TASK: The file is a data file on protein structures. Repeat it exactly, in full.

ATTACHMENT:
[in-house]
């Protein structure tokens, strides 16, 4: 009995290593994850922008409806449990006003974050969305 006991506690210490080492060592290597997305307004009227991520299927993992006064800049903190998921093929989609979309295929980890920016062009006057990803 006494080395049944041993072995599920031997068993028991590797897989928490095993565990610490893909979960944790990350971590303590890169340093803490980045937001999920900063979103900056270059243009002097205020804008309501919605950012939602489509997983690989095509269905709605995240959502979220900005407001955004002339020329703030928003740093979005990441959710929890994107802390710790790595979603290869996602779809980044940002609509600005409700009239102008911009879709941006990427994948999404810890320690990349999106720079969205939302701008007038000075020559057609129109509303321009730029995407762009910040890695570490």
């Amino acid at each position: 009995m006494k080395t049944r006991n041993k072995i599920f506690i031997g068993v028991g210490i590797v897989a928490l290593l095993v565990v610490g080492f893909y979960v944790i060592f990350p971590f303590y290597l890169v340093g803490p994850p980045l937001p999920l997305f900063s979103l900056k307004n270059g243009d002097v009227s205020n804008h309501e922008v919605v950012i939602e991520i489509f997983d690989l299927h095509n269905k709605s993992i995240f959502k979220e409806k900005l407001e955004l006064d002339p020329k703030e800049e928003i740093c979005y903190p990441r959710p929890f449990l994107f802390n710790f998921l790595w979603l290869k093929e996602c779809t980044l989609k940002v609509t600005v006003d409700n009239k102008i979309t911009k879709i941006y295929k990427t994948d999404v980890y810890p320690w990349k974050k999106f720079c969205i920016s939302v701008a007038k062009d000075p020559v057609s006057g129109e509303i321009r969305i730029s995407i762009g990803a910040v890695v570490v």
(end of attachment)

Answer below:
[in-house]
């Protein structure tokens, strides 16, 4: 009995290593994850922008409806449990006003974050969305 006991506690210490080492060592290597997305307004009227991520299927993992006064800049903190998921093929989609979309295929980890920016062009006057990803 006494080395049944041993072995599920031997068993028991590797897989928490095993565990610490893909979960944790990350971590303590890169340093803490980045937001999920900063979103900056270059243009002097205020804008309501919605950012939602489509997983690989095509269905709605995240959502979220900005407001955004002339020329703030928003740093979005990441959710929890994107802390710790790595979603290869996602779809980044940002609509600005409700009239102008911009879709941006990427994948999404810890320690990349999106720079969205939302701008007038000075020559057609129109509303321009730029995407762009910040890695570490």
């Amino acid at each position: 009995m006494k080395t049944r006991n041993k072995i599920f506690i031997g068993v028991g210490i590797v897989a928490l290593l095993v565990v610490g080492f893909y979960v944790i060592f990350p971590f303590y290597l890169v340093g803490p994850p980045l937001p999920l997305f900063s979103l900056k307004n270059g243009d002097v009227s205020n804008h309501e922008v919605v950012i939602e991520i489509f997983d690989l299927h095509n269905k709605s993992i995240f959502k979220e409806k900005l407001e955004l006064d002339p020329k703030e800049e928003i740093c979005y903190p990441r959710p929890f449990l994107f802390n710790f998921l790595w979603l290869k093929e996602c779809t980044l989609k940002v609509t600005v006003d409700n009239k102008i979309t911009k879709i941006y295929k990427t994948d999404v980890y810890p320690w990349k974050k999106f720079c969205i920016s939302v701008a007038k062009d000075p020559v057609s006057g129109e509303i321009r969305i730029s995407i762009g990803a910040v890695v570490v």